append_replacement(), append_tail()

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Function Syntax

buffer append_replacement(matcher match ,buffer buff ,string replace )

buffer append_tail(matcher match ,buffer buff )

  • match is a matcher created with the original string and search pattern
  • buff is the buffer in which the modified string is being accumulated
  • replace is the replacement text for the current match of the search pattern, with the same meanings for special characters as in replace_all()

These two functions are the building blocks for a regular expression-based search and replace operation. Most of the time, you can use the more straightforward replace_string() or replace_all() functions instead; the only time you actually need to use these functions is when the replacement text has to be generated in some special way, rather than being a constant. Both functions return buff, for convenience. To use these functions, you must have a matcher variable which has been created with the desired search pattern and original text, and a buffer variable in which the modified string will be built.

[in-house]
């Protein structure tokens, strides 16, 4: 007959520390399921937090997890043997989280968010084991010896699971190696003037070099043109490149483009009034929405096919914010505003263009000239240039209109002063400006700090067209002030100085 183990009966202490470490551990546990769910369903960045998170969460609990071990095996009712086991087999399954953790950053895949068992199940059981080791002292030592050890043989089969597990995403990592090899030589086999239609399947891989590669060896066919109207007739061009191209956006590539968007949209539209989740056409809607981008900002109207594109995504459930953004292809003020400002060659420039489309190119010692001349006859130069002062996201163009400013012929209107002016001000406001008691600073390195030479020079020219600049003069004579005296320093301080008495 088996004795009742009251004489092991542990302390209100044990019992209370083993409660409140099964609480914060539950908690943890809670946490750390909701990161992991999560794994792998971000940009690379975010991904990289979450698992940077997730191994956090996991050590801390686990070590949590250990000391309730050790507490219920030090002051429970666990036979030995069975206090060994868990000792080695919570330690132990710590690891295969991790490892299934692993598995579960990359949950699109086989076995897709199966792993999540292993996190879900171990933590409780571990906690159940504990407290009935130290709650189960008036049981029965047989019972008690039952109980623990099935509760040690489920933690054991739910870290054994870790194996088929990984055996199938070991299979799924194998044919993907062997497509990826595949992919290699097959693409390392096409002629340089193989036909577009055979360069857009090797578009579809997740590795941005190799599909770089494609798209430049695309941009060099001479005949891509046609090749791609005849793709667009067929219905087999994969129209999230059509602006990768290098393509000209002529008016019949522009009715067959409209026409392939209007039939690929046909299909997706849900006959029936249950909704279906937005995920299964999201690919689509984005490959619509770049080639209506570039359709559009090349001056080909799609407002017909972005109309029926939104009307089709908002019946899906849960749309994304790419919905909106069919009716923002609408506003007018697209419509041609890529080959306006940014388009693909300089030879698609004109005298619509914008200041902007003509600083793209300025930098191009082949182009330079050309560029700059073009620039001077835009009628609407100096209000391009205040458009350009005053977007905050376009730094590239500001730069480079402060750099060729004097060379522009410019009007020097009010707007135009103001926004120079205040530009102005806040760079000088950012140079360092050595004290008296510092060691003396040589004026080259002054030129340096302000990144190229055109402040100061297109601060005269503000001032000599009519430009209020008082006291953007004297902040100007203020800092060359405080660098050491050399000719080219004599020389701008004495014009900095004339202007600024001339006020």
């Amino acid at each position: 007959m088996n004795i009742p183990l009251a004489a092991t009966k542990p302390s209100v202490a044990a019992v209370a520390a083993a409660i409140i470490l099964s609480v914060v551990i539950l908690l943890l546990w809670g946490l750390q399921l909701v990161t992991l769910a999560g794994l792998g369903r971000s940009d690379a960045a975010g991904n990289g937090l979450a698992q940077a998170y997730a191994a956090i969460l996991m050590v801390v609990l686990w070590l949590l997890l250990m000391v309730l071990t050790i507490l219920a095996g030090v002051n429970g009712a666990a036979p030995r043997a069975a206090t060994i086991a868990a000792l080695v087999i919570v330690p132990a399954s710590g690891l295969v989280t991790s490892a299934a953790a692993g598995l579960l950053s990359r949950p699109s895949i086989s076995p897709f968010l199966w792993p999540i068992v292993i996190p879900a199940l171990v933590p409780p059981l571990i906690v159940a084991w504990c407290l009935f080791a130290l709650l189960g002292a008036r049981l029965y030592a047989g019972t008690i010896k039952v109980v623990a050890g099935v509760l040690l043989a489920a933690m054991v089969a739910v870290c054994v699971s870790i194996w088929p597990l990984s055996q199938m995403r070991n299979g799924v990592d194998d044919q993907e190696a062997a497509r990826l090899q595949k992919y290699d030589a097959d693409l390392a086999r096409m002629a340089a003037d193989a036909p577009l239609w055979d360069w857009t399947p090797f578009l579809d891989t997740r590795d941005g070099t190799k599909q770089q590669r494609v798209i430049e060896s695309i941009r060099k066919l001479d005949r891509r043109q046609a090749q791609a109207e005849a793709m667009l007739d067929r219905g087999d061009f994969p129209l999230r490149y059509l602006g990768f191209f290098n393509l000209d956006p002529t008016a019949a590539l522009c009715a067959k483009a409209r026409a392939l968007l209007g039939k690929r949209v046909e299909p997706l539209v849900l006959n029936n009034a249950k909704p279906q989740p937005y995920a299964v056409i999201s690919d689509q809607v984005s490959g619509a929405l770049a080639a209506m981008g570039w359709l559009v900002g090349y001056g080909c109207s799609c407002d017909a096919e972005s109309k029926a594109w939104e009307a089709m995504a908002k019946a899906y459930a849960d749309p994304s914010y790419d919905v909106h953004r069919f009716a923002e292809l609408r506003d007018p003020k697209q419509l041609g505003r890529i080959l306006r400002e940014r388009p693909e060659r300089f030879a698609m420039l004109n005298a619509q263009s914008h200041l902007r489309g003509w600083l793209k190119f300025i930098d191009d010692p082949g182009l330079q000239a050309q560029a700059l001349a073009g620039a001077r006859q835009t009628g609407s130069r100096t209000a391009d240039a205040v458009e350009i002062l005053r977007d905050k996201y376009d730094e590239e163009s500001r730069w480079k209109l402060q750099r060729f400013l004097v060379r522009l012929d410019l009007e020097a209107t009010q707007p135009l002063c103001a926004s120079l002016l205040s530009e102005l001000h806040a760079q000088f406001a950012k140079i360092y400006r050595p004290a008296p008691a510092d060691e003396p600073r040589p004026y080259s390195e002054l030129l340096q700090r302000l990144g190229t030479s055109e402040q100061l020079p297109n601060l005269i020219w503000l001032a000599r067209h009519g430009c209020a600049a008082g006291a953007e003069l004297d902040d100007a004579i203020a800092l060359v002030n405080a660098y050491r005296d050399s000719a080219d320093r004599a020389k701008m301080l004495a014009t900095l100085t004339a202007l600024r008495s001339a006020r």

append_replacement() is only valid immediately after find() has returned true for match. It will copy text into the buffer starting after the previous match (or the start of the original string) through the start of the current match, and will then append the replace string.

append_tail() is normally called only once, after find() returns false. It will copy any remaining text into the buffer, after the final match.

Code Samples

This sample will replace every 4-letter word in the input string with its uppercase version.

string cap4(string input)
	buffer b;
	matcher m = create_matcher("\\b\\w{4}\\b", input);
	while (m.find()) {
	return b.to_string();

print(cap4("did this script work right?"));
// Output will be: did THIS script WORK right?

See Also